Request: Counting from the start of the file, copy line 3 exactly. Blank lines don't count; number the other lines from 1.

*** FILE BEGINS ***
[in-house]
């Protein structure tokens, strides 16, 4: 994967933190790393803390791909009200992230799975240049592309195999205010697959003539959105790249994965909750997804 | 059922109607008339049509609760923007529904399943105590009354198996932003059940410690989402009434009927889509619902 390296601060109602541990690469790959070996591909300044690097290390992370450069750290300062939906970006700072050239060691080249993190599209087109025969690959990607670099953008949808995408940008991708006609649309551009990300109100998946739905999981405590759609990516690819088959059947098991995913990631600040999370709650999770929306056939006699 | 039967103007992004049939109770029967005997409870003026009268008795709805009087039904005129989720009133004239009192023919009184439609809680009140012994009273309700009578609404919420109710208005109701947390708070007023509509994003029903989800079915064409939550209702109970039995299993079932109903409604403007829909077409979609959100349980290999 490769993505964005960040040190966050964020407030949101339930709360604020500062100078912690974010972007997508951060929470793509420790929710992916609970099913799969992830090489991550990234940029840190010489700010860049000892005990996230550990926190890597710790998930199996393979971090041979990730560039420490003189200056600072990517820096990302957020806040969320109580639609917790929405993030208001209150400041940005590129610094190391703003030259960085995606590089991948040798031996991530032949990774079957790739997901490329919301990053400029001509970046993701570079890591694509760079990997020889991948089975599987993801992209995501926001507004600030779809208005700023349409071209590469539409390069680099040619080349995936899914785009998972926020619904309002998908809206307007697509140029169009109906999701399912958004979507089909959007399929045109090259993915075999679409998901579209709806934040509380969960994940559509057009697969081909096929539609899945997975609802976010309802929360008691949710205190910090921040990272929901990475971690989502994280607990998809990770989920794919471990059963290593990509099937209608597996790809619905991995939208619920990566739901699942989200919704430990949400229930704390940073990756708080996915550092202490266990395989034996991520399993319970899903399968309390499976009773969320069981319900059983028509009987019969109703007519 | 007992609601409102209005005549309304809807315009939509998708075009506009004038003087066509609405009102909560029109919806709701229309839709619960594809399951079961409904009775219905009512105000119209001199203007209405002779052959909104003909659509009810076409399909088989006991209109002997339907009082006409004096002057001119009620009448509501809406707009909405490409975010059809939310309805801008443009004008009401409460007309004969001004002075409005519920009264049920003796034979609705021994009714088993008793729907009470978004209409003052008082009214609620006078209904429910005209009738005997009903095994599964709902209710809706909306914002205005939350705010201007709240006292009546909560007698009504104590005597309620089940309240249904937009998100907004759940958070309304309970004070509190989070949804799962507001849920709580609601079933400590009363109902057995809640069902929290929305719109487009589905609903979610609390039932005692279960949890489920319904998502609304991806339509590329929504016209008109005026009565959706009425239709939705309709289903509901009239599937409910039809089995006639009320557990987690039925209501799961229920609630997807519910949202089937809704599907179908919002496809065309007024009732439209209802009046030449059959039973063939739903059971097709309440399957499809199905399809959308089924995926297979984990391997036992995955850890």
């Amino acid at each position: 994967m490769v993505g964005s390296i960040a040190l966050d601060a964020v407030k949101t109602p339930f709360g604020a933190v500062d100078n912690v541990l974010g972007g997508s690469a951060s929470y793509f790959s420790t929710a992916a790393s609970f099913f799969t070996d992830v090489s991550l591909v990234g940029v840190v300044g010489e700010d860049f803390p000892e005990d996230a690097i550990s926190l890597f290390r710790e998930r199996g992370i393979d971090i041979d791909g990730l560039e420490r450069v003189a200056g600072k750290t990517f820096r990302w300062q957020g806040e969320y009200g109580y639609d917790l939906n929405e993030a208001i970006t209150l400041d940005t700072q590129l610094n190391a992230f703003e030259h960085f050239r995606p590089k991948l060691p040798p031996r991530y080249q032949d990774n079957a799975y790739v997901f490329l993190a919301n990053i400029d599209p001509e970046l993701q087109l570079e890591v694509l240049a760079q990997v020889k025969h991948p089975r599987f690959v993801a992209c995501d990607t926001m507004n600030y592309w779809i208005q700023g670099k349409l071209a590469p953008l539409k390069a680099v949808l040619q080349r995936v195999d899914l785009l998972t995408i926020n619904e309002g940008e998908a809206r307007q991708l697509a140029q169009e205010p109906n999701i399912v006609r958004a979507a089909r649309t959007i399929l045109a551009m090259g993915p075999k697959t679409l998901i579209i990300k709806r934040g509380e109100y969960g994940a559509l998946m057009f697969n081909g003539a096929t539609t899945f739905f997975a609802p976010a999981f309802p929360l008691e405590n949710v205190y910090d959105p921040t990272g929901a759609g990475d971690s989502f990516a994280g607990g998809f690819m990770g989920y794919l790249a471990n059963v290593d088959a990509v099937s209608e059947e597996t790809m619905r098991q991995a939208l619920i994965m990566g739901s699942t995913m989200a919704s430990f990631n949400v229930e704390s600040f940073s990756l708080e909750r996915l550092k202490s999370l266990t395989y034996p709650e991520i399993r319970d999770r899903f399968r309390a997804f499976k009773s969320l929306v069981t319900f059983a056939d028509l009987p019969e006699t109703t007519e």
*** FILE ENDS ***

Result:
């Amino acid at each position: 994967m490769v993505g964005s390296i960040a040190l966050d601060a964020v407030k949101t109602p339930f709360g604020a933190v500062d100078n912690v541990l974010g972007g997508s690469a951060s929470y793509f790959s420790t929710a992916a790393s609970f099913f799969t070996d992830v090489s991550l591909v990234g940029v840190v300044g010489e700010d860049f803390p000892e005990d996230a690097i550990s926190l890597f290390r710790e998930r199996g992370i393979d971090i041979d791909g990730l560039e420490r450069v003189a200056g600072k750290t990517f820096r990302w300062q957020g806040e969320y009200g109580y639609d917790l939906n929405e993030a208001i970006t209150l400041d940005t700072q590129l610094n190391a992230f703003e030259h960085f050239r995606p590089k991948l060691p040798p031996r991530y080249q032949d990774n079957a799975y790739v997901f490329l993190a919301n990053i400029d599209p001509e970046l993701q087109l570079e890591v694509l240049a760079q990997v020889k025969h991948p089975r599987f690959v993801a992209c995501d990607t926001m507004n600030y592309w779809i208005q700023g670099k349409l071209a590469p953008l539409k390069a680099v949808l040619q080349r995936v195999d899914l785009l998972t995408i926020n619904e309002g940008e998908a809206r307007q991708l697509a140029q169009e205010p109906n999701i399912v006609r958004a979507a089909r649309t959007i399929l045109a551009m090259g993915p075999k697959t679409l998901i579209i990300k709806r934040g509380e109100y969960g994940a559509l998946m057009f697969n081909g003539a096929t539609t899945f739905f997975a609802p976010a999981f309802p929360l008691e405590n949710v205190y910090d959105p921040t990272g929901a759609g990475d971690s989502f990516a994280g607990g998809f690819m990770g989920y794919l790249a471990n059963v290593d088959a990509v099937s209608e059947e597996t790809m619905r098991q991995a939208l619920i994965m990566g739901s699942t995913m989200a919704s430990f990631n949400v229930e704390s600040f940073s990756l708080e909750r996915l550092k202490s999370l266990t395989y034996p709650e991520i399993r319970d999770r899903f399968r309390a997804f499976k009773s969320l929306v069981t319900f059983a056939d028509l009987p019969e006699t109703t007519e």